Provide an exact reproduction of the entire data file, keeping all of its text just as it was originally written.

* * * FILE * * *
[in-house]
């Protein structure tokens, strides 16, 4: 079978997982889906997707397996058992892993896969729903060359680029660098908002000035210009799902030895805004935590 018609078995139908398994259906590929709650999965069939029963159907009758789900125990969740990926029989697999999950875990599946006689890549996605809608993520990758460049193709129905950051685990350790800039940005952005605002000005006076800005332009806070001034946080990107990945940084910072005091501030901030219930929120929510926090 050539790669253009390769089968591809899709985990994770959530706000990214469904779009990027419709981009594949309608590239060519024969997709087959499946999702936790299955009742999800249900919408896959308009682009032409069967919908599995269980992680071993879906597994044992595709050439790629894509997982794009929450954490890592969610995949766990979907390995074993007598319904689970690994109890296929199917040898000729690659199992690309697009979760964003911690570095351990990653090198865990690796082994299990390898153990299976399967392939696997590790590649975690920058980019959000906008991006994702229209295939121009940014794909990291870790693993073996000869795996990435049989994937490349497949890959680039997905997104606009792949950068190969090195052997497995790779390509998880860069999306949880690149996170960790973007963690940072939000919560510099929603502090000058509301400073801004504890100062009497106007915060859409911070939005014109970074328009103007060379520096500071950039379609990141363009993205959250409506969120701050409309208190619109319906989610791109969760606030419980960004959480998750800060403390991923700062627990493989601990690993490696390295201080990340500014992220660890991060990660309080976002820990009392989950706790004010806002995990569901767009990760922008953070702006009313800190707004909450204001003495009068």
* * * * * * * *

[in-house]
């Protein structure tokens, strides 16, 4: 079978997982889906997707397996058992892993896969729903060359680029660098908002000035210009799902030895805004935590 018609078995139908398994259906590929709650999965069939029963159907009758789900125990969740990926029989697999999950875990599946006689890549996605809608993520990758460049193709129905950051685990350790800039940005952005605002000005006076800005332009806070001034946080990107990945940084910072005091501030901030219930929120929510926090 050539790669253009390769089968591809899709985990994770959530706000990214469904779009990027419709981009594949309608590239060519024969997709087959499946999702936790299955009742999800249900919408896959308009682009032409069967919908599995269980992680071993879906597994044992595709050439790629894509997982794009929450954490890592969610995949766990979907390995074993007598319904689970690994109890296929199917040898000729690659199992690309697009979760964003911690570095351990990653090198865990690796082994299990390898153990299976399967392939696997590790590649975690920058980019959000906008991006994702229209295939121009940014794909990291870790693993073996000869795996990435049989994937490349497949890959680039997905997104606009792949950068190969090195052997497995790779390509998880860069999306949880690149996170960790973007963690940072939000919560510099929603502090000058509301400073801004504890100062009497106007915060859409911070939005014109970074328009103007060379520096500071950039379609990141363009993205959250409506969120701050409309208190619109319906989610791109969760606030419980960004959480998750800060403390991923700062627990493989601990690993490696390295201080990340500014992220660890991060990660309080976002820990009392989950706790004010806002995990569901767009990760922008953070702006009313800190707004909450204001003495009068």